Saturday, November 29, 2014

US Financial Support of Green Climate Fund Is in America's Interest

Clipper Windturbines installed in Mexico; Walmart. (Credit: Flickr) Click to Enlarge.
The U.S. and other countries have pledged initial resources to help the Green Climate Fund (GCF) spur emissions reductions in developing countries and assist the most vulnerable in adapting to the impacts of climate change.  The U.S. pledge of $3 billion is a serious commitment to helping achieve a strong climate agreement next year.  The U.S. joins other countries that have already pledged to the GCF and more countries are expected to pledge in the coming days.  This new fund is in America’s interest.  It helps spur global action on climate change that is damaging the U.S. and countries around the world, it helps companies tap into the growing demand for clean energy, and minimizes the need for even greater investments to clean up the mess of extreme weather damages around the world.
The U.S. contribution is in America’s interest as the GCF will help:
  • Spur global clean energy deployment, creating new markets for renewable energy and energy efficiency companies.  Leading U.S.-based companies are already tapping into the growing clean energy market and more are poised to join.  U.S.-based companies have already taken advantage of the predecessor funds ranging such as Iowa based Clipper Wind securing a purchase of 27 wind turbines thanks to a wind project in Mexico supported by the Clean Technology Fund.

    The GCF will help speed up these markets by working with key countries to develop tangible projects that will help transform markets for wind, solar, energy efficiency, and geothermal around the world.  For example, a GCF clean energy project will include resources for transformative renewable energy projects that combine small public-sector investments in a particular large-scale renewable energy project (e.g., a wind or solar farm), financial tools that help leverage large private sector financing for the project, and necessary policy reforms to ensure that this project spurs wide-scale renewable energy deployment beyond the individual project.  You can see some elements of this in the World Bank managed Climate Investment Funds where every $1 of public financing from the fund has spurred almost $6 of other financing from the private sector and the budgets of the recipient countries.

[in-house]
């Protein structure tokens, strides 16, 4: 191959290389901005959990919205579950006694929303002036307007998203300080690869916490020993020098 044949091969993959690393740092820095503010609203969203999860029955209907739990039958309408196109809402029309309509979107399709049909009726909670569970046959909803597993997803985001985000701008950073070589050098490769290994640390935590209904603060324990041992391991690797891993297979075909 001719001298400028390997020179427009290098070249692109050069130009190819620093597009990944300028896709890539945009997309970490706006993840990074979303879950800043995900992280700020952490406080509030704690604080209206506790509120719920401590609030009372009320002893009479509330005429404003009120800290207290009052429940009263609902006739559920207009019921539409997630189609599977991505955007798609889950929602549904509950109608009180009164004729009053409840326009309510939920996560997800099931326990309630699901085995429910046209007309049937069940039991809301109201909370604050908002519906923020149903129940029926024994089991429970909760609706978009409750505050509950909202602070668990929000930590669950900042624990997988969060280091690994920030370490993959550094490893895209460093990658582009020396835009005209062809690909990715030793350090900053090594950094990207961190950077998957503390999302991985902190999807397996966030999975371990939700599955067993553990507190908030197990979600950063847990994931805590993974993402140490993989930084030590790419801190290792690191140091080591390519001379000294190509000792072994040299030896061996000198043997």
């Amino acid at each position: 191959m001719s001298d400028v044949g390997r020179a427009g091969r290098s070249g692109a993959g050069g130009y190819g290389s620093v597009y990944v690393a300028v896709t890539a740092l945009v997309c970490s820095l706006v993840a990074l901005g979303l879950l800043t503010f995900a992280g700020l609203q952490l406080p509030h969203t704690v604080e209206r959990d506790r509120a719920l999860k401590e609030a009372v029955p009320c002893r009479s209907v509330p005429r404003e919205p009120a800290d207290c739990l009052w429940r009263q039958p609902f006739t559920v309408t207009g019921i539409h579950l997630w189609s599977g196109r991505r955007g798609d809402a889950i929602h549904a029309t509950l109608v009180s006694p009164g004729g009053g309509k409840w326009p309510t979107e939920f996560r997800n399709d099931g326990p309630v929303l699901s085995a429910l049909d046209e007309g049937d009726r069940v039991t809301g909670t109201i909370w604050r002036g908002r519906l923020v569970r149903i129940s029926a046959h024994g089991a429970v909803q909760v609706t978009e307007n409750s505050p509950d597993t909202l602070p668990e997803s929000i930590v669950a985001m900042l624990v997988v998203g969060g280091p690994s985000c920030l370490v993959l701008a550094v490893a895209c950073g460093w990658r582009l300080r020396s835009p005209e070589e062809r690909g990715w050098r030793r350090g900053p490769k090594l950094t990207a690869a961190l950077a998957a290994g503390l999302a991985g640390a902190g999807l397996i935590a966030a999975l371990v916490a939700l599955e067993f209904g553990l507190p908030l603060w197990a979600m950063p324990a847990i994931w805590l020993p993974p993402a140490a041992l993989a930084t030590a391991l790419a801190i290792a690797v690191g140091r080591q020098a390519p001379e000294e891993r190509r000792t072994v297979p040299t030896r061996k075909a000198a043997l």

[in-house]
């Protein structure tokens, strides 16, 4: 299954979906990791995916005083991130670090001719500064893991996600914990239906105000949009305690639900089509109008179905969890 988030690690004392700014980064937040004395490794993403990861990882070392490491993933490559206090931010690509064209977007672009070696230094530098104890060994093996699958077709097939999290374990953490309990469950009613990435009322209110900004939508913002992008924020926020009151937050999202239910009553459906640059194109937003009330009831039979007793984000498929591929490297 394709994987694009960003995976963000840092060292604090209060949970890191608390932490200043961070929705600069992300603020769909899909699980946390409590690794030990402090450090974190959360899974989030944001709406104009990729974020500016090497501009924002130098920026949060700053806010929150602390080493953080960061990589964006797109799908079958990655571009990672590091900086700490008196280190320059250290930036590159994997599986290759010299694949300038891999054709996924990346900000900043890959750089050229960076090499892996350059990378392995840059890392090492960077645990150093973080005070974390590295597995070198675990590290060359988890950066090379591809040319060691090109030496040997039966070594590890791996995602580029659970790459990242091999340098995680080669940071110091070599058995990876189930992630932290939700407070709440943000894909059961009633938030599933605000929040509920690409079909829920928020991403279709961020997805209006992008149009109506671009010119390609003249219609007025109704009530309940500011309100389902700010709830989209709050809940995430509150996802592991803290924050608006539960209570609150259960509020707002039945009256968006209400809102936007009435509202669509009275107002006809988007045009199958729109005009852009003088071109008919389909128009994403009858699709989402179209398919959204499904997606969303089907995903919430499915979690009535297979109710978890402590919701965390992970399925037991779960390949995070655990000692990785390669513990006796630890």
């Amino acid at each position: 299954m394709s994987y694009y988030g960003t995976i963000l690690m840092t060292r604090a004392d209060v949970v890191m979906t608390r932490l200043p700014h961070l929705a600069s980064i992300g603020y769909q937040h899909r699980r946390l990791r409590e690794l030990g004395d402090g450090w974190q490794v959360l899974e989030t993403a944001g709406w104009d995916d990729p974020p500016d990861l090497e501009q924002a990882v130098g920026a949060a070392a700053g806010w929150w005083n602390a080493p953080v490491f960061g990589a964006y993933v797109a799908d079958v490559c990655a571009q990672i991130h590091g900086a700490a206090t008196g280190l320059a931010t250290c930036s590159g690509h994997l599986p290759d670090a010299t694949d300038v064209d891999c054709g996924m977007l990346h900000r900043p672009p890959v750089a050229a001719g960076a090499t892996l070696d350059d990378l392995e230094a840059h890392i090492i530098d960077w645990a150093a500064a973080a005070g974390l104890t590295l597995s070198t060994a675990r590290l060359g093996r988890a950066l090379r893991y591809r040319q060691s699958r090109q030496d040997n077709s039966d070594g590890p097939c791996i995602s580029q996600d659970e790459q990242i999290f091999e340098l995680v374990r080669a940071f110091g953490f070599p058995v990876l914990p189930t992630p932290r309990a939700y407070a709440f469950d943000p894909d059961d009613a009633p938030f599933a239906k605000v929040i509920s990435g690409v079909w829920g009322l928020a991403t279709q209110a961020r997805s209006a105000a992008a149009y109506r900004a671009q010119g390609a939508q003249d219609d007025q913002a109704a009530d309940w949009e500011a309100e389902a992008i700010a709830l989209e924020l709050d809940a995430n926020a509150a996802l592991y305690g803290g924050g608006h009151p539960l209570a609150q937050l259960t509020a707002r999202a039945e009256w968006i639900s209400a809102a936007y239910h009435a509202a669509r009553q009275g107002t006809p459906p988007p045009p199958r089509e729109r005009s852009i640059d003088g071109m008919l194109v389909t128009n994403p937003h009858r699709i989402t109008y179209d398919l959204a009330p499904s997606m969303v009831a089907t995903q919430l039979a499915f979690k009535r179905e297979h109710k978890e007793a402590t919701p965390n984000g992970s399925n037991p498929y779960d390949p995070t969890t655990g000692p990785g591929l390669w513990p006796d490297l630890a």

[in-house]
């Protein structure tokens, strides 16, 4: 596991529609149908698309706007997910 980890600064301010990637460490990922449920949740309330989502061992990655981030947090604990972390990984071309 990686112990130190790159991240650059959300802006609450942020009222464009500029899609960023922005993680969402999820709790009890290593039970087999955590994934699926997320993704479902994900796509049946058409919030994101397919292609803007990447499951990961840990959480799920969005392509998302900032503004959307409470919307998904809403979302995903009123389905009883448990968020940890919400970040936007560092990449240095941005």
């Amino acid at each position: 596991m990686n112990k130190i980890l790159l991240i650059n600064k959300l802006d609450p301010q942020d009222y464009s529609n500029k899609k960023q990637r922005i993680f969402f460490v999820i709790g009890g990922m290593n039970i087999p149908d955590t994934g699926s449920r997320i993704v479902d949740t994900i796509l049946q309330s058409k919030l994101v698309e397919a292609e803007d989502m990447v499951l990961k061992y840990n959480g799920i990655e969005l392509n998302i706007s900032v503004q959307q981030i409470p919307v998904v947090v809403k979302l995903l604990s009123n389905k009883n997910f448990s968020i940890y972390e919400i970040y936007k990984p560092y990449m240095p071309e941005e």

• Increase the resilience of the most vulnerable countries to the impacts of climate change, avoiding much larger costs.  Countries around the world are already feeling the impacts from extreme weather events caused by climate change and these impacts will get worse if critical steps aren’t taken.  The U.S. is always one of the first to respond to such disasters as witnessed with the response to the recent typhoon in the Philippines and Ebola in Africa.  And evidence from disaster response around the world shows that spending $1 today helps avoid around $7 of investments needed after the disaster hits.  Upfront and early funding to assist countries strengthen their resilience will help countries avoid damages from climate change.
  • Reduce deforestation emissions through efforts such as ensuring deforestation-free supply chains.  Deforestation is a major driver of climate change throughout the world.  There are emerging signs of progress with key countries such as Brazil significantly reversing their forest loss in recent years and major companies committing to end deforestation in their supply-chain by demanding products that aren’t driving deforestation.  The GCF will help such promising efforts into lasting reforms in key countries that will (hopefully) end deforestation by 2020.
Read more at US Financial Support of Green Climate Fund Is in America's Interest

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